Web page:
Ok, on with the questions, mmmm, pass the macaroons:
Macaroontastic. Photo credit hummingbirdappetite
- What are your linkable assets? This can include the aforementioned USPs, people, stories, special offers, giveaways and competitions amongst other things. This will also include suggesting that trips / product reviews for relevant and influential bloggers can be a great way to earn links.
- Who already links to you, and why? This also gives you a tremendous insight into linkable assets, and also existing relationships. I always like to quickly run through the client’s backlink analysis – highlighting different types of links that they already have gives them a meaningful peek into the processes involved with link development, and will often provide many ‘aha’ moments for the client and myself!
- What are your industry affiliations and associations, memberships and awards? This might include investors in people or green business awards. Once you’ve compiled a list of these, you can identify the underutilised (or not utilised at all) linking opportunities that exist on those websites, and niche content opportunities also become apparent.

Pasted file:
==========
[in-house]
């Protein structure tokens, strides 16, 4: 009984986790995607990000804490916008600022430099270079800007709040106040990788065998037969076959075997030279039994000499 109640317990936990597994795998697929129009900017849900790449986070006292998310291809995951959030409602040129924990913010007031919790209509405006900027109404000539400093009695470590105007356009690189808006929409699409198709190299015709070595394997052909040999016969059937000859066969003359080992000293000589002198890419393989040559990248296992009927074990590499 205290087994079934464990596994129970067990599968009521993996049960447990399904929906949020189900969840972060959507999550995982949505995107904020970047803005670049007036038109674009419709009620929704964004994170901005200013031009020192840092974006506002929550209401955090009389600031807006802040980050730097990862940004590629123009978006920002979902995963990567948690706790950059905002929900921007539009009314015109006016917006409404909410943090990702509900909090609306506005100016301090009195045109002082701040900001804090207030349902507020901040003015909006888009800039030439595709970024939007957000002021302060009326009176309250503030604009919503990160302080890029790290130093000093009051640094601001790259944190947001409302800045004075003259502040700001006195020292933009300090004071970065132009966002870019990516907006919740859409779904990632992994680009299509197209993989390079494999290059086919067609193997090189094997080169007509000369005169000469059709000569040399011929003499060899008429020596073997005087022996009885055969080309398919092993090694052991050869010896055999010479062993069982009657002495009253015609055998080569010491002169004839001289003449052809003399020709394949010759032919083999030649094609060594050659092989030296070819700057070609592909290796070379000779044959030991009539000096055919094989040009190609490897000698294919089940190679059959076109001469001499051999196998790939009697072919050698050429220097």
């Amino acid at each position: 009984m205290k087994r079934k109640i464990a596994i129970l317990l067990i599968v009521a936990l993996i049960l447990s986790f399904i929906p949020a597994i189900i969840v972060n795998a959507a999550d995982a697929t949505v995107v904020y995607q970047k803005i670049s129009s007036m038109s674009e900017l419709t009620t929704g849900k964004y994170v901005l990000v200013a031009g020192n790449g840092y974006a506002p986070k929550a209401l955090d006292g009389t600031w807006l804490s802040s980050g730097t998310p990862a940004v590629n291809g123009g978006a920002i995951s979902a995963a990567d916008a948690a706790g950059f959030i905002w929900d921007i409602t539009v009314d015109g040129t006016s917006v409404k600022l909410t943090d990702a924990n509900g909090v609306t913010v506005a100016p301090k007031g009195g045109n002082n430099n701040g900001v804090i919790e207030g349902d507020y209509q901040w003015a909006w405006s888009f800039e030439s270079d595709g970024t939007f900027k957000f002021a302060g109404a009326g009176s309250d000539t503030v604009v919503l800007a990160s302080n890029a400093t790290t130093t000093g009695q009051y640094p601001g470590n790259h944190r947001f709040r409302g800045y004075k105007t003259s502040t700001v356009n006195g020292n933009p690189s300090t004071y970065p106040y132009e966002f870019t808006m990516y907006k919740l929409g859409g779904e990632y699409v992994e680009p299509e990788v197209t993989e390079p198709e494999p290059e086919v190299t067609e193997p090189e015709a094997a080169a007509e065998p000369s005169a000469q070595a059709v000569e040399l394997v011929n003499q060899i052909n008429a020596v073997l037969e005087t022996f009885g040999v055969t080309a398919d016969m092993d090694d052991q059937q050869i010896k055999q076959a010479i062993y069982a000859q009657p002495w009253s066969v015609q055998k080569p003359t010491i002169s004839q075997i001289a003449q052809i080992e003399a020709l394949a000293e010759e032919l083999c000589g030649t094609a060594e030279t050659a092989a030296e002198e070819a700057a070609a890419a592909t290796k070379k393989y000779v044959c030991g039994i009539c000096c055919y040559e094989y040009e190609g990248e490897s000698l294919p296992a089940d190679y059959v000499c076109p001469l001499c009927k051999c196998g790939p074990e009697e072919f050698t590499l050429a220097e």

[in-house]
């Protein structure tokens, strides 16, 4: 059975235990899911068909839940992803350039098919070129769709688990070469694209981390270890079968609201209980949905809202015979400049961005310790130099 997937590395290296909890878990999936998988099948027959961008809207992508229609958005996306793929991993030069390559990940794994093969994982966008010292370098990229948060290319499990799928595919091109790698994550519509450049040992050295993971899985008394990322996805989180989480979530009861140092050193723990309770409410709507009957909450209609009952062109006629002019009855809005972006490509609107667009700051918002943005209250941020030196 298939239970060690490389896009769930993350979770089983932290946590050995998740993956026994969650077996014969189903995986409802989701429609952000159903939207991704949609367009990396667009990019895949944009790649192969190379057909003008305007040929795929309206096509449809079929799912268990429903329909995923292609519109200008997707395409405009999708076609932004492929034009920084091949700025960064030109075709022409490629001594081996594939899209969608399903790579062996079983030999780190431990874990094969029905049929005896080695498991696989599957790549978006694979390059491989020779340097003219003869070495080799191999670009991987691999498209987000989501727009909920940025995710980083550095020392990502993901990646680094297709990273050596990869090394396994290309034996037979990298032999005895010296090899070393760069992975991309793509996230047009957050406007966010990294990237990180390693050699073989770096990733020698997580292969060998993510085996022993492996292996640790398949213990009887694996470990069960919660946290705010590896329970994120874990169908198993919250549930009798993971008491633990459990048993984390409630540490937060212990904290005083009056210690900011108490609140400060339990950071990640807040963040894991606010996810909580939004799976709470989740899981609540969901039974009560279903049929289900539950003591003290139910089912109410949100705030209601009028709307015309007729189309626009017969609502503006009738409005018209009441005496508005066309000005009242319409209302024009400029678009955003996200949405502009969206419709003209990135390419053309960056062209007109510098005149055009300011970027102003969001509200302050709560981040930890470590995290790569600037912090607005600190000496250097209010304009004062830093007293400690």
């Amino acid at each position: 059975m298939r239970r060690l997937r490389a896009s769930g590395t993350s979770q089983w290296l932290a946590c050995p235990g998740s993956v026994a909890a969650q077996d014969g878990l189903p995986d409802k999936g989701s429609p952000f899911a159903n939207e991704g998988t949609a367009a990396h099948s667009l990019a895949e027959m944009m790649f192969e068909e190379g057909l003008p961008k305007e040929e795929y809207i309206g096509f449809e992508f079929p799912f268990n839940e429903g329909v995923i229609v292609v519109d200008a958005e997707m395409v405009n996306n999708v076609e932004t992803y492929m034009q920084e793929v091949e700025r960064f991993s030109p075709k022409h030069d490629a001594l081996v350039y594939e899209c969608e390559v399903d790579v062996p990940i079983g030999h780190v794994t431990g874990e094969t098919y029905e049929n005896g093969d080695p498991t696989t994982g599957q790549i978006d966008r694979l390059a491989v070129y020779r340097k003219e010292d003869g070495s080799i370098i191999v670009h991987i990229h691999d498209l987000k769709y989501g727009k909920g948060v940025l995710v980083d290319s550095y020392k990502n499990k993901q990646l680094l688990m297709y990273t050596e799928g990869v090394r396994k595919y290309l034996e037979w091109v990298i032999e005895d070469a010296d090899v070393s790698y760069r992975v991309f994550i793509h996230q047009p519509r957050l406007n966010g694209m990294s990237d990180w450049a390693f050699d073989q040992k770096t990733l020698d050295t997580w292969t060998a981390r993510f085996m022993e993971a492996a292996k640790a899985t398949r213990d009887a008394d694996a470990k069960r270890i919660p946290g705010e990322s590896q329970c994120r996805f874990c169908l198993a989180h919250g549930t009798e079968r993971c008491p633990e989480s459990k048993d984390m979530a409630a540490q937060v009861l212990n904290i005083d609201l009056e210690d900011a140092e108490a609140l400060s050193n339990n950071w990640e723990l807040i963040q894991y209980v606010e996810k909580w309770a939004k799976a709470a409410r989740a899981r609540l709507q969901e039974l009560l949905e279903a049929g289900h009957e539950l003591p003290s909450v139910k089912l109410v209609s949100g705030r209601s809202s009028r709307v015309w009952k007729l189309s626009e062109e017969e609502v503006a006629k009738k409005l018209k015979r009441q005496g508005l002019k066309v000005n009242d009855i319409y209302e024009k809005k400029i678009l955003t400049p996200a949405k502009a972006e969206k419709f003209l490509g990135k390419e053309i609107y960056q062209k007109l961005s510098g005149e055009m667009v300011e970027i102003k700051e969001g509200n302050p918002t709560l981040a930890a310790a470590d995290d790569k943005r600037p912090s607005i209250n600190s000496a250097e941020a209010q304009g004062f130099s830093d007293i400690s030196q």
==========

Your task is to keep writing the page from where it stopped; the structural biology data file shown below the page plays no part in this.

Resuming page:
- What are your strongest offline relationships? These could be with businesses, people, publications, almost anyone and nearly always there is a way to leverage this relationship from a linking perspective. Sometimes you can turn a sales or product oriented client into a ‘link oriented’ client; where they consider the link opportunities presented in their relationships and interactions, both offline and online. I’ll also introduce the ‘ole ‘testimonials for links’ tactic here, if they have an awesome relationship with one of their providers, why not offer a glowing review for the testimonials page on their website?